Updates: Recent Science Fiction Acquisitions N. CXIII (Dangerous Visions + Holdstock + Stewart + Joseph)

Recent travels yield wonderful SF hauls—including one of the most famous post-apocalyptical novels of all time, George R. Stewart’s Earth Abides (1949).  Thankfully my edition is graced with a gorgeous Lehr landscape—strange forms in the distances, crushed cars in the foreground.

The most famous SF anthology of all times—Ellison’s Dangerous Visions (1967).  As a proponent of the New Wave movement it’s about time that I snagged a copy (disclaimer before the cries of derision: I have already read numerous stories contained in the anthology).

An early Holdstock novel (I might get to that one soon)….

And a shot in the dark—M. K. Joseph’s The Hole in the Zero (1967).  John Clute (the noted SF critic) describes it such on SF Encyclopedia: it “begins as an apparently typical Space-Opera adventure into further dimensions at the edge of the Universe, but quickly reveals itself as a linguistically brilliant, complex exploration of the nature of the four personalities involved as they begin out of their own resources to shape the low-probability regions into which they have tumbled. Ultimately the novel takes on allegorical overtones. As an examination of the metaphorical potentials of sf language and subject matter, it is a significant contribution to the field.”  Sounds intriguing to me…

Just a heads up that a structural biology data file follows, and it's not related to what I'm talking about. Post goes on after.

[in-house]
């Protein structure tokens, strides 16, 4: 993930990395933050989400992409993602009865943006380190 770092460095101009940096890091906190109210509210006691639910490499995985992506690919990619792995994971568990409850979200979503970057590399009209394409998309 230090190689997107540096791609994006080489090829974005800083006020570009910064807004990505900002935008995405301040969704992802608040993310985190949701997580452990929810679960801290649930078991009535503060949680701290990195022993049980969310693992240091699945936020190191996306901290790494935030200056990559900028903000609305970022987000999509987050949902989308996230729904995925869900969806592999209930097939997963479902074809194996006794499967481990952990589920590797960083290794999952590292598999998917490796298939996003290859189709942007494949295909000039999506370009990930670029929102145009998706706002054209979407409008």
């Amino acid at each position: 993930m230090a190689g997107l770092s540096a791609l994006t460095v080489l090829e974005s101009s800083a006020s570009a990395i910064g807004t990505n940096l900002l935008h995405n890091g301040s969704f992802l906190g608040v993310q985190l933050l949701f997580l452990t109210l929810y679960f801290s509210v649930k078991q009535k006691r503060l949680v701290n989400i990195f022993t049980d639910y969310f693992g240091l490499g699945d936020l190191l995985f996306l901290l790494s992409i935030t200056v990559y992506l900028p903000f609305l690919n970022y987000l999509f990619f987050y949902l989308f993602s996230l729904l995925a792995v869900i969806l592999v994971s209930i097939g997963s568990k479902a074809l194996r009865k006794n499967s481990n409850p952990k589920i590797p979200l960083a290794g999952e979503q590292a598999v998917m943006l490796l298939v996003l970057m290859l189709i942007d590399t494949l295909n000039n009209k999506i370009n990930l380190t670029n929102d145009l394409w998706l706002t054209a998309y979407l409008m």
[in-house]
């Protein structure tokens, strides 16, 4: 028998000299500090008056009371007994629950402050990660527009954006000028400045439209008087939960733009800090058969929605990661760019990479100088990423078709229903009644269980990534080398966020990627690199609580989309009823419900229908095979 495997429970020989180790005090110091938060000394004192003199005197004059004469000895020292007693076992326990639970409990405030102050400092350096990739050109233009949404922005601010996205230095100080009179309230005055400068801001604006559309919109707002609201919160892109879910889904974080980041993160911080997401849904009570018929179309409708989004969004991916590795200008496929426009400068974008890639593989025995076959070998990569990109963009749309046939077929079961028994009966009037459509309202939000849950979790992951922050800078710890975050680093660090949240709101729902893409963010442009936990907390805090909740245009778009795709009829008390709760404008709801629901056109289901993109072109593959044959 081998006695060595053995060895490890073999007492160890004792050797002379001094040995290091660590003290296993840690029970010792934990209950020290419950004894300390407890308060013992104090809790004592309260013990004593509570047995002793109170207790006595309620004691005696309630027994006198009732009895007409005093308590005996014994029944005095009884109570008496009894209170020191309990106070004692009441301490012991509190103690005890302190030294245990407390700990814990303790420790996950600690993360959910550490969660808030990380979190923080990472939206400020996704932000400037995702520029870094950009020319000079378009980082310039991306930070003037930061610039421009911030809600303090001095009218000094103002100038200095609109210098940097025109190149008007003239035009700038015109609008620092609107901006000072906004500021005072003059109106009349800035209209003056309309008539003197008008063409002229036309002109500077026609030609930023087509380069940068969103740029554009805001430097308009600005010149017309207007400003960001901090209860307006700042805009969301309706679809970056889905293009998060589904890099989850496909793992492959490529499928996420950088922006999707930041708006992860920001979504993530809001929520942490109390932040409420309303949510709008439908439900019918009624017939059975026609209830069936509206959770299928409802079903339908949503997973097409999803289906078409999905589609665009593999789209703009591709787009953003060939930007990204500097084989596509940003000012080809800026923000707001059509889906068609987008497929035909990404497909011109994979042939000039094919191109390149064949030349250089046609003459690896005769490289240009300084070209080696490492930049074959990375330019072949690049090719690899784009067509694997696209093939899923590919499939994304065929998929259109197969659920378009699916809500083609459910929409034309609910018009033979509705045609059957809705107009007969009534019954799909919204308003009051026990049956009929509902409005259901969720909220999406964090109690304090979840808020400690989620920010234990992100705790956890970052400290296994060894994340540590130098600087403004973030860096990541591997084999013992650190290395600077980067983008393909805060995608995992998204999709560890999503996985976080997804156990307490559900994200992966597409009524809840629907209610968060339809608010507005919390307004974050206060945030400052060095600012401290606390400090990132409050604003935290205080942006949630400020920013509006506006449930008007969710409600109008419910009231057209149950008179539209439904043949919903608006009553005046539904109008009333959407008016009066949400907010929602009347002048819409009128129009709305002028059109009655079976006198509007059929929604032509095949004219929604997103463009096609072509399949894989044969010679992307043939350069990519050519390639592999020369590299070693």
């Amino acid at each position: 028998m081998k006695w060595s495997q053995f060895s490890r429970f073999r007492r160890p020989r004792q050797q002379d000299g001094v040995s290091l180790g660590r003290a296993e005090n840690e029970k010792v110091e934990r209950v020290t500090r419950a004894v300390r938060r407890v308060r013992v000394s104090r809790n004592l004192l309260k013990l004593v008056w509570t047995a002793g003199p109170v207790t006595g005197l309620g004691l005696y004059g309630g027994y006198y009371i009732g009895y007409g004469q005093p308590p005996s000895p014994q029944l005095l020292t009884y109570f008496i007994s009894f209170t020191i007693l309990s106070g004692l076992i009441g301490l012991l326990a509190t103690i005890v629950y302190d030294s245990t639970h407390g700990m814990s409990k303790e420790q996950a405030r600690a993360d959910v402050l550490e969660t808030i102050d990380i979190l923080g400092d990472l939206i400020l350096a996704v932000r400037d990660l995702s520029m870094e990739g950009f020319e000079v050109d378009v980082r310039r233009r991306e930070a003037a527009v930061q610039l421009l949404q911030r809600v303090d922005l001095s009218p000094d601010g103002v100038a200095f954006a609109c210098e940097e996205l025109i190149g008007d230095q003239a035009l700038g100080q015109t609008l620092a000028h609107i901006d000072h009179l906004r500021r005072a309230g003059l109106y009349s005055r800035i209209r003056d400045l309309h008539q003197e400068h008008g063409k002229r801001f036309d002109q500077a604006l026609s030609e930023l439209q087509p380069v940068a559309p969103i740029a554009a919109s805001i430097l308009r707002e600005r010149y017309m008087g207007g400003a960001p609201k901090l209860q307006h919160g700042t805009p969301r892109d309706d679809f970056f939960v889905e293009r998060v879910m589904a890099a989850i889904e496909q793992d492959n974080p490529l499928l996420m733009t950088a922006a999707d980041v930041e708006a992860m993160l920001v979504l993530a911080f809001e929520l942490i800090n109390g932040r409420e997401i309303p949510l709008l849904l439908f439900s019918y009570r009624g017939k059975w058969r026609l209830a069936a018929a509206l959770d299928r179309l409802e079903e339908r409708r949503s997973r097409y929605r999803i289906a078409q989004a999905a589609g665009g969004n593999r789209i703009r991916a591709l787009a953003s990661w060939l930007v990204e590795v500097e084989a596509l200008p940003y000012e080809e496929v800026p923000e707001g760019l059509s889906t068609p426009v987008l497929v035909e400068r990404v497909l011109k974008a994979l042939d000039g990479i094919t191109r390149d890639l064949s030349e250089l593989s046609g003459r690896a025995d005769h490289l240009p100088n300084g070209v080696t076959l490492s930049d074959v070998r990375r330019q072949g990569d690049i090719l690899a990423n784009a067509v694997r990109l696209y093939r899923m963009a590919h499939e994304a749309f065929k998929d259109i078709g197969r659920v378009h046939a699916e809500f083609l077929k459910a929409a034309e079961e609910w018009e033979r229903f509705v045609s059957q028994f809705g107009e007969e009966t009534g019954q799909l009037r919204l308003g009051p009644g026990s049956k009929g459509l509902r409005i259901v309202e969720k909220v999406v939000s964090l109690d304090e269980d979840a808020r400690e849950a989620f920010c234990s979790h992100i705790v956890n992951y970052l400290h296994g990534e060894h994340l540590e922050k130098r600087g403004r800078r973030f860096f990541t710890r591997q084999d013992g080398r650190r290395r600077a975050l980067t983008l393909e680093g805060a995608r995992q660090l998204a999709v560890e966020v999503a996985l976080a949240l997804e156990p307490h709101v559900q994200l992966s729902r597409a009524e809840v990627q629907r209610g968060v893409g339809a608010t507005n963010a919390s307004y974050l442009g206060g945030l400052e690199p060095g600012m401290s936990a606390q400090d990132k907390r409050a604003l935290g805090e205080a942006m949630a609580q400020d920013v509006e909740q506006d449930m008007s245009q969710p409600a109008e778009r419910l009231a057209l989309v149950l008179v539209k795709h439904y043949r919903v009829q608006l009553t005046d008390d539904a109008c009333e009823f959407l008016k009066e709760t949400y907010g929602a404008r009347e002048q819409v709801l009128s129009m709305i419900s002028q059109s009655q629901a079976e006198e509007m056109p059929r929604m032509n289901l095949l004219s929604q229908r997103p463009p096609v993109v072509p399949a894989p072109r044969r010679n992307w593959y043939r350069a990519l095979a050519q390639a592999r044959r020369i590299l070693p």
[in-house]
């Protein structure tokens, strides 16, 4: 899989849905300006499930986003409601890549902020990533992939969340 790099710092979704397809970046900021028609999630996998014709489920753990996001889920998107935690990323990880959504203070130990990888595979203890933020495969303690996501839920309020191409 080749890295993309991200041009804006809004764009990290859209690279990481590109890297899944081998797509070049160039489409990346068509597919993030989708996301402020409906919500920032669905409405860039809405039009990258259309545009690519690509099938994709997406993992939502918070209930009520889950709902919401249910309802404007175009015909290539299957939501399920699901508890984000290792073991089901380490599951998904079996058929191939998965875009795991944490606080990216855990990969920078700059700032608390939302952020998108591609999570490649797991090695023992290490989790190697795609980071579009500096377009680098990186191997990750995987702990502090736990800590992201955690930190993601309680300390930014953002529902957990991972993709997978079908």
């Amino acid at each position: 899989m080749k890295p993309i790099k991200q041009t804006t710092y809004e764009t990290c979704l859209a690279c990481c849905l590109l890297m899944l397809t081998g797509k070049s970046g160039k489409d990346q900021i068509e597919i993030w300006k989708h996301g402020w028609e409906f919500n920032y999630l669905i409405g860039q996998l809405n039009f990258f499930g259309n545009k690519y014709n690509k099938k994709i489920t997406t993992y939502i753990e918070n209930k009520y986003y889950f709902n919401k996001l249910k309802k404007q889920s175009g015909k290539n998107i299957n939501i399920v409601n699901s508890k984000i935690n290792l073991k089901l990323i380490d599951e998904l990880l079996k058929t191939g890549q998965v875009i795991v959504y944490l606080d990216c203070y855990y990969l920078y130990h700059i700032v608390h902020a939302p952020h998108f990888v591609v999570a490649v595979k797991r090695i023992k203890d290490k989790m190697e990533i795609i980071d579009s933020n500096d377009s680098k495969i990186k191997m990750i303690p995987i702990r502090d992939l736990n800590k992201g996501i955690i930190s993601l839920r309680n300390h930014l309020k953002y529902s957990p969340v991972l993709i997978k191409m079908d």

Thoughts?

1. Earth Abides, George R. Stewart (1949)

(Paul Lehr’s cover for the 1974 edition)

From the back cover: “A novel about a tomorrow that could happen today.  In this unforgettable story about the aftermath of a catastrophe that has wiped out almost the entire population of America, George R. Stewart brings into chilling focus the terrors, the challenges, and the triumphs of human survival.”

2. The Hole in the Zero, M. K. Joseph (1967) (MY REVIEW)

(Ed Soyka‘s cover for the 1967 edition)

From the back cover: “BEYOND THE BARRIER OF REALITY lies an entirely random condition of existence where mathematiics [sic] and probability have no force.  Trapped in this pocket of unspace, four very different travelers experience all the alternative potentialities of their interwoven lives, live through the possibilities of racial myth, memory and fantasy—all the while battling their way back toward orderly existence.”

3. Dangerous Visions, ed. Harlan Ellison (1967)

(Vincent Di Fate’s cover for the 1972)

See back cover above.

4. Eye Among the Blind, Robert P. Holdstock (1976)

(Dave Griffiths’ cover for the 1976 edition)

From the back cover of a later edition: “THE FEAR—mysterious, unstoppable, this deadly plague is slowly wiping out humanity.  And only one world seems to offer hope of sanctuary–Ree’hdworld, home of the only other intelligent beings in the universe.  But Ree’hdworld is not as safe as it seems.  For something has been happening to the natives—both the friendly Ree’hd and their more primitive kinsmen, the Rundii.  And only three people stand any chance of discovering and surviving the danger that the humans of Ree-hdworld will soon face: Kristina, an Earthwoman who is slowly “going Ree’hd”; Maguire, a blind man who should have died centuries ago and who, living, has seen all the secrets of the universe; and Zeitman, a brilliant scientist who holds the key to salvation on Ree’hdworld in his mind—if only he can discover it in time…”

14 thoughts on “Updates: Recent Science Fiction Acquisitions N. CXIII (Dangerous Visions + Holdstock + Stewart + Joseph)”